At the hearing, Schoonmaker also pointed to a past rent control exemption dispute in which the Oakland Rent Board ordered a new hearing specifically to allow the landlord to submit new evidence that he did not originally provide. “It seems dysfunctional to not consider clear evidence in front of them. It just seems really unfair,” Sherman told me.
In a brief phone interview, Diane Michelsen said, “The facilities were never rented as a living space prior to 1983,” adding that she and her husband did rent the property to artists to use as a studio.
“There was no one living there with our permission,” she continued. Regarding the letters from former tenants, she added: “I don’t think they are valid.”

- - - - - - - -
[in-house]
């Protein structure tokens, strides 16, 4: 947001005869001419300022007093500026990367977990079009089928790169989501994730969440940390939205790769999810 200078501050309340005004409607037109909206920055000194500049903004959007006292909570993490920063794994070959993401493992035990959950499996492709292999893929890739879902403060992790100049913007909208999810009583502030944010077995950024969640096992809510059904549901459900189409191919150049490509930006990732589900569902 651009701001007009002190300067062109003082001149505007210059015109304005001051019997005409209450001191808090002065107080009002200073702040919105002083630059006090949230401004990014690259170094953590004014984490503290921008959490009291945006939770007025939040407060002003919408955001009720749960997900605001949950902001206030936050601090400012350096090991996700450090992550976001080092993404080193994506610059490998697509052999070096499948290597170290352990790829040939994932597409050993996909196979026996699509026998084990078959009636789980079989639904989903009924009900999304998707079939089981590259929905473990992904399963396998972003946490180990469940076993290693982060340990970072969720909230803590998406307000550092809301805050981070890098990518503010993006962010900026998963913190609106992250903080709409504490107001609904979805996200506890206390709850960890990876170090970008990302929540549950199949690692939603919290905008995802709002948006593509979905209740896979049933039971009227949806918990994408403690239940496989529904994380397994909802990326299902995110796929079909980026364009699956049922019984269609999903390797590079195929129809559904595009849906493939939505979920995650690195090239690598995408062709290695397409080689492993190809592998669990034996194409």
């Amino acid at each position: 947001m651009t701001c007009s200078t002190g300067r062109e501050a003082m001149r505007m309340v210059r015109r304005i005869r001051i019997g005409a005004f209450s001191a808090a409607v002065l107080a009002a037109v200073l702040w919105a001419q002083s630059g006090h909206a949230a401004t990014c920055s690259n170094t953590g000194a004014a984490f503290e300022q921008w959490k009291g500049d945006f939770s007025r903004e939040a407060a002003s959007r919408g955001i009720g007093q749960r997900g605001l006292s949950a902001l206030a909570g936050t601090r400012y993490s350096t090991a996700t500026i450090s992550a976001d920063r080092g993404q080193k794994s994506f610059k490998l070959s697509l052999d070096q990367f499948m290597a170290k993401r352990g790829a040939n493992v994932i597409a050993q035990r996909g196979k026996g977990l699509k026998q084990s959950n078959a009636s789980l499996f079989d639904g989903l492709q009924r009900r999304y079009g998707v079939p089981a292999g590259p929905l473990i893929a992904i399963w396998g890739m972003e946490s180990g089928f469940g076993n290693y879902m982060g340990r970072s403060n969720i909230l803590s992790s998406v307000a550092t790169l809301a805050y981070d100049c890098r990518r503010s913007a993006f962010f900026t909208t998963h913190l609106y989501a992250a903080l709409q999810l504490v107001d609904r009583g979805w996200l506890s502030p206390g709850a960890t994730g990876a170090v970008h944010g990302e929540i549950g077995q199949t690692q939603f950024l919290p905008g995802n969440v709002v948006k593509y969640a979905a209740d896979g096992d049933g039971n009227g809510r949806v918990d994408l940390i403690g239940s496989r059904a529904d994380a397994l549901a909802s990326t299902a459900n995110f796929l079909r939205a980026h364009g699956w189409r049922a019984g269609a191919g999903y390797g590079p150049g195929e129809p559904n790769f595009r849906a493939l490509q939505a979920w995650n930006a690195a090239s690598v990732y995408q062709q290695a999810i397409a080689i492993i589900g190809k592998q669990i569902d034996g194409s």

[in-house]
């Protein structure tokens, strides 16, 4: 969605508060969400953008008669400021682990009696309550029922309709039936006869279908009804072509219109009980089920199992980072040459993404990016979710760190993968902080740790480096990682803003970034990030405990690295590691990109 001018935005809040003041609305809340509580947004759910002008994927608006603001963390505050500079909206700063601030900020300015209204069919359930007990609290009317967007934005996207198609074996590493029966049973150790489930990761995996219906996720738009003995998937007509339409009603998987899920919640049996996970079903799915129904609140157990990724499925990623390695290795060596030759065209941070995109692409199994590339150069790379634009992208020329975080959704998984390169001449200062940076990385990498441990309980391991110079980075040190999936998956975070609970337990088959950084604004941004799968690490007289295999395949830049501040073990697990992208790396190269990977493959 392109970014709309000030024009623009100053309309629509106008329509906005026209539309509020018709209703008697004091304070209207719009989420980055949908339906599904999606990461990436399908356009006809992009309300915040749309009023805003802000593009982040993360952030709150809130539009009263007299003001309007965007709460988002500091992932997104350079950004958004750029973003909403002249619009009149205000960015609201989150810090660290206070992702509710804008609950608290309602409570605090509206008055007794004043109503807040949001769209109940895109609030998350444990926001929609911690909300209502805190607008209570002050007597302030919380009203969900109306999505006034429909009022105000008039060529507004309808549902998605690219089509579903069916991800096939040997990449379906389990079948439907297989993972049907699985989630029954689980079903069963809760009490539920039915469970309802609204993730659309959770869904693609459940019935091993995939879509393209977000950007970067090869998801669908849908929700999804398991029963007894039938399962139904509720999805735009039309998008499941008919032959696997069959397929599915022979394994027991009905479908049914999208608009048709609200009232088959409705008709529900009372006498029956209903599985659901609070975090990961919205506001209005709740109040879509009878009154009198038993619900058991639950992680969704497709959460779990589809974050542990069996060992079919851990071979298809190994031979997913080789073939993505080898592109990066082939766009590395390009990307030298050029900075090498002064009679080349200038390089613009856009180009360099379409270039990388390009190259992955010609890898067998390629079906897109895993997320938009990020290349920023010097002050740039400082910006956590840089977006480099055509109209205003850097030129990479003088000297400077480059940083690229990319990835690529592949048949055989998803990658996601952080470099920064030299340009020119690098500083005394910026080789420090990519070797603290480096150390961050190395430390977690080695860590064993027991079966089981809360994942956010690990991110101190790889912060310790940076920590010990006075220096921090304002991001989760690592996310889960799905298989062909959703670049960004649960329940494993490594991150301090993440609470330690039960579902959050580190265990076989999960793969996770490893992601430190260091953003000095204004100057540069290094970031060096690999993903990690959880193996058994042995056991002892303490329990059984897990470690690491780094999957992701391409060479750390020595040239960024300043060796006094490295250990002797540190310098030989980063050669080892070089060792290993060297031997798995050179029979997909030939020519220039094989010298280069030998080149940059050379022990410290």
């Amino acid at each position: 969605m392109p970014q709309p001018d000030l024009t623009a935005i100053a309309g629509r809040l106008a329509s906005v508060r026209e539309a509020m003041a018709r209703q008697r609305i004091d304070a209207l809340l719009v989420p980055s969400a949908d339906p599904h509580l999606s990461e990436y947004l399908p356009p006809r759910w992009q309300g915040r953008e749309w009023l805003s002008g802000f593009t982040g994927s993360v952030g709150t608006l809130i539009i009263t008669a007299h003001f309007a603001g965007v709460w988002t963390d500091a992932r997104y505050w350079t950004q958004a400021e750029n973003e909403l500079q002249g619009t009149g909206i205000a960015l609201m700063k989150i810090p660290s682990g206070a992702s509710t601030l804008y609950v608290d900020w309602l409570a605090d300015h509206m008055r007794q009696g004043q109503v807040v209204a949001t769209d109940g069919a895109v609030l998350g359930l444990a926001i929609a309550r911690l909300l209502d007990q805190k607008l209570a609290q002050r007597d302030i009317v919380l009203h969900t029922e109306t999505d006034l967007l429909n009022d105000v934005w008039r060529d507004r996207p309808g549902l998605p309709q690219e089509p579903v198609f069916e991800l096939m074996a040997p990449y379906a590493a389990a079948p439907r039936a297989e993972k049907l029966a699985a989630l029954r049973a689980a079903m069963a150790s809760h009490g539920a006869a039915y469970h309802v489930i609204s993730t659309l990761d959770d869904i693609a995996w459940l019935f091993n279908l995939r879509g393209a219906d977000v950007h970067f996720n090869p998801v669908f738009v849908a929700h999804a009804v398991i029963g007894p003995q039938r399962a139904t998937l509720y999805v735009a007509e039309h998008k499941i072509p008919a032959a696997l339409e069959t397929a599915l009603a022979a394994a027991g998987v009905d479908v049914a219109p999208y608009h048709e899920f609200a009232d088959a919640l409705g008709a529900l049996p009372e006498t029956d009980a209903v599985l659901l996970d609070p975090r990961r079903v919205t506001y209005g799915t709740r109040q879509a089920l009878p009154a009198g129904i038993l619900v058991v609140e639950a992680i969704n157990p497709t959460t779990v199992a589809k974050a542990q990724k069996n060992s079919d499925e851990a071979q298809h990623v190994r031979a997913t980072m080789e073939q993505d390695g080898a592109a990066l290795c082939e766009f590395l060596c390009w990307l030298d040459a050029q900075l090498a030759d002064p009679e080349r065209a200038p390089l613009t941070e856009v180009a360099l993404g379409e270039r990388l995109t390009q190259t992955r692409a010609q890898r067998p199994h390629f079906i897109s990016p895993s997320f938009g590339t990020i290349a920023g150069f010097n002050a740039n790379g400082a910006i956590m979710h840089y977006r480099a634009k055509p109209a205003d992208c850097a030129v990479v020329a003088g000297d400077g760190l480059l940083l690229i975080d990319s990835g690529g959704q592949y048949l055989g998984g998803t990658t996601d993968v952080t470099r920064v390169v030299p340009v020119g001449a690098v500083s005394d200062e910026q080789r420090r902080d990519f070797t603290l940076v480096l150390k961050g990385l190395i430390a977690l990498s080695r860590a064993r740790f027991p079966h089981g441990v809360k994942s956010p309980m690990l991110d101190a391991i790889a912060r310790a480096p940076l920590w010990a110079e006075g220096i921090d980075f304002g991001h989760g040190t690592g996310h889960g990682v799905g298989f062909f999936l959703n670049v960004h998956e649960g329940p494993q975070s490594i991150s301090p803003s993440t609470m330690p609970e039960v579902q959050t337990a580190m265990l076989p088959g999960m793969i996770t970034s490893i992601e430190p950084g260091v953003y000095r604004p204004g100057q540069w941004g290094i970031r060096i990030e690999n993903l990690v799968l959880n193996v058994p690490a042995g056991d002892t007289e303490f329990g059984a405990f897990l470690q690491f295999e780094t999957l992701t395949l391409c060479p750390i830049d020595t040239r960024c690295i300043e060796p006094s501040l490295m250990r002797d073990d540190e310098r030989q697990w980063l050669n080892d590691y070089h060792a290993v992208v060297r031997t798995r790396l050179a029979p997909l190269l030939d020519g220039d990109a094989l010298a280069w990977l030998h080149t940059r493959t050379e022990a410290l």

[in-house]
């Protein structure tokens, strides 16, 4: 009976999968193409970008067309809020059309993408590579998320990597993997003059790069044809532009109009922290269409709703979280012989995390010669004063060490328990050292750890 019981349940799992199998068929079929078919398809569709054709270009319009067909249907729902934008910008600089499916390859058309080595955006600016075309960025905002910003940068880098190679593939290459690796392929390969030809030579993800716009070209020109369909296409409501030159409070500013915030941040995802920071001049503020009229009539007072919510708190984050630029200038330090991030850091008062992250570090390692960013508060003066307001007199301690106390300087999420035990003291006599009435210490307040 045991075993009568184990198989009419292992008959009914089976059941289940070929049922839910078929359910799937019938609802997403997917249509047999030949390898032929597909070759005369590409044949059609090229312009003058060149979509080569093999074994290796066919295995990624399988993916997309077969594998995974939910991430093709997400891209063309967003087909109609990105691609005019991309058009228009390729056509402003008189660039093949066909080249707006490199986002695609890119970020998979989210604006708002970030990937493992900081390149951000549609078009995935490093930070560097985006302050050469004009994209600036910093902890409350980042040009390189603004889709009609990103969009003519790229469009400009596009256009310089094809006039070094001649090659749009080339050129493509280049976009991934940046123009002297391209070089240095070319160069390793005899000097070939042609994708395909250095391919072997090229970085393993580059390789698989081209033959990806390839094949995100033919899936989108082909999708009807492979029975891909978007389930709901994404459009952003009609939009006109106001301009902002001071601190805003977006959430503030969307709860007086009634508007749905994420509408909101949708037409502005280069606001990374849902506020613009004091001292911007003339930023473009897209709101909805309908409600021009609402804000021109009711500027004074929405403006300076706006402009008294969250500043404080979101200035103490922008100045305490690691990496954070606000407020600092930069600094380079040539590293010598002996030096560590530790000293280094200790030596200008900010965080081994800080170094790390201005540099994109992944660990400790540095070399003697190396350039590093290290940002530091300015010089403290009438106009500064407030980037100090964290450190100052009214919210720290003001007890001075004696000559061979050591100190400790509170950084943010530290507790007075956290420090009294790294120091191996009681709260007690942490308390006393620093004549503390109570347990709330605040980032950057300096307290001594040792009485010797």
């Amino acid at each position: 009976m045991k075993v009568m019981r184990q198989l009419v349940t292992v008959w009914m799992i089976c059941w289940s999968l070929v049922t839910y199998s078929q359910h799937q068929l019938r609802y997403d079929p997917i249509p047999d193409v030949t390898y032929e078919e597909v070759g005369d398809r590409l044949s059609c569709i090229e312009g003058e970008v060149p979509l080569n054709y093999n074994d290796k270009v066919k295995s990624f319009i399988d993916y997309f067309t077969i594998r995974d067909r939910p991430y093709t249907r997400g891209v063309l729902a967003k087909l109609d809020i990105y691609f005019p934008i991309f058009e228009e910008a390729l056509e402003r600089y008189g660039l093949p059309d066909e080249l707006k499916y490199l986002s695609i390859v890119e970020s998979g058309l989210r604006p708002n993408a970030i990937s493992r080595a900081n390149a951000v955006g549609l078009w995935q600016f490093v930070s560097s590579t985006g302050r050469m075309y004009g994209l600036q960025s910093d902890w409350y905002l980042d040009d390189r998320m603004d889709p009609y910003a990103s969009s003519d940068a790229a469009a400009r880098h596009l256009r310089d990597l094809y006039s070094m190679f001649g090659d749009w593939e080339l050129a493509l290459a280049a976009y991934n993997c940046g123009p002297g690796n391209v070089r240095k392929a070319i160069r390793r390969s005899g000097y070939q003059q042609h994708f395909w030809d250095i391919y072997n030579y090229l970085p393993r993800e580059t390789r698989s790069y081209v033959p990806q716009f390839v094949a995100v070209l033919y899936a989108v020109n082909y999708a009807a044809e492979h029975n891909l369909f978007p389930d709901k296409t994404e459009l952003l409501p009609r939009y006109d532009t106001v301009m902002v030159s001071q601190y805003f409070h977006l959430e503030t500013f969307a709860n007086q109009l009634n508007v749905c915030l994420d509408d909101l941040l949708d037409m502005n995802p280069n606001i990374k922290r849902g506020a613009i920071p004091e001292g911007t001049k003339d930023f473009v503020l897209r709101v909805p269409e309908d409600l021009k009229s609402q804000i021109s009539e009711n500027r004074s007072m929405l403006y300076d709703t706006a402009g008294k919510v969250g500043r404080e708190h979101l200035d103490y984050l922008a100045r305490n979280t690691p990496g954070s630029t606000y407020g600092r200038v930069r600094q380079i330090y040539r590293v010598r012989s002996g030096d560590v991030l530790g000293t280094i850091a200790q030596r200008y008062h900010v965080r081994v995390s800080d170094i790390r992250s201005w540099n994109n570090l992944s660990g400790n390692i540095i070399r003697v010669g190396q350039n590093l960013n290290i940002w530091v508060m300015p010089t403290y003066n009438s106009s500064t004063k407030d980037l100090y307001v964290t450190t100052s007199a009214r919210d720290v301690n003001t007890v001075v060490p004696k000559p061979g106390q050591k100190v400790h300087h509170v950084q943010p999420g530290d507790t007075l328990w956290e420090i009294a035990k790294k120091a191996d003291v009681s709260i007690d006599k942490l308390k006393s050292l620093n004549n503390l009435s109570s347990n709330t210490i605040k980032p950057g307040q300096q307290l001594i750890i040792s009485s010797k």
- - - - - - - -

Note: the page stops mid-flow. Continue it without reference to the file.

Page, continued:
The six board members either declined to comment on Sherman’s case or did not respond to inquiries for comment for this report. Moroz, the hearing officer, did not respond to a request for comment. Taylor declined to comment on the specifics of the case, but said that when landlords seek exemptions based on the new construction exemption, they have to prove that “it wasn’t previously used as a residential unit.”
East Bay housing lawyers, including Hess, noted that they are increasingly getting calls from tenants concerned about their landlords’ efforts to raise rents or evict them.
According to an annual report from the city, 43 landlords in Oakland requested exemption certificates in fiscal year 2012-13. The report, however, does not include data on the outcomes of these cases, and Taylor said she was unable to provide that information by press time. Of the total 355 cases resolved by the rent board during the 2012-13 fiscal year, tenants prevailed in 53 percent of them, while landlords won 47 percent.